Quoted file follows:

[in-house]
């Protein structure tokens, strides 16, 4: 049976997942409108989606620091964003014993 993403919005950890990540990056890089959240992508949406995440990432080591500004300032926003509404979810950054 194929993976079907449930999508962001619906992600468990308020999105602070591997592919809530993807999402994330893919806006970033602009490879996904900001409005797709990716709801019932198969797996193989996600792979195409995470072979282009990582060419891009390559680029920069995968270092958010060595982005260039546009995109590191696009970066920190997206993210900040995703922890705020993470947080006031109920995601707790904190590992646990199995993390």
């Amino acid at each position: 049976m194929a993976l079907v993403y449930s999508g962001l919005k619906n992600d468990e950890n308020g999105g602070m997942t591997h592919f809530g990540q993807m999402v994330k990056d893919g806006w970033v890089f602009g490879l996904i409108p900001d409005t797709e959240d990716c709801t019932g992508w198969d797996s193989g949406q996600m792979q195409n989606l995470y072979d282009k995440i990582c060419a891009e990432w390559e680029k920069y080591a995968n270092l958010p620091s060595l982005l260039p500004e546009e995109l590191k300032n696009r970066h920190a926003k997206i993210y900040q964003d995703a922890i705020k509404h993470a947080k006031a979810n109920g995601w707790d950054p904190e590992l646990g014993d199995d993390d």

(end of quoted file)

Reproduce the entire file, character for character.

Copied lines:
[in-house]
């Protein structure tokens, strides 16, 4: 049976997942409108989606620091964003014993 993403919005950890990540990056890089959240992508949406995440990432080591500004300032926003509404979810950054 194929993976079907449930999508962001619906992600468990308020999105602070591997592919809530993807999402994330893919806006970033602009490879996904900001409005797709990716709801019932198969797996193989996600792979195409995470072979282009990582060419891009390559680029920069995968270092958010060595982005260039546009995109590191696009970066920190997206993210900040995703922890705020993470947080006031109920995601707790904190590992646990199995993390």
């Amino acid at each position: 049976m194929a993976l079907v993403y449930s999508g962001l919005k619906n992600d468990e950890n308020g999105g602070m997942t591997h592919f809530g990540q993807m999402v994330k990056d893919g806006w970033v890089f602009g490879l996904i409108p900001d409005t797709e959240d990716c709801t019932g992508w198969d797996s193989g949406q996600m792979q195409n989606l995470y072979d282009k995440i990582c060419a891009e990432w390559e680029k920069y080591a995968n270092l958010p620091s060595l982005l260039p500004e546009e995109l590191k300032n696009r970066h920190a926003k997206i993210y900040q964003d995703a922890i705020k509404h993470a947080k006031a979810n109920g995601w707790d950054p904190e590992l646990g014993d199995d993390d």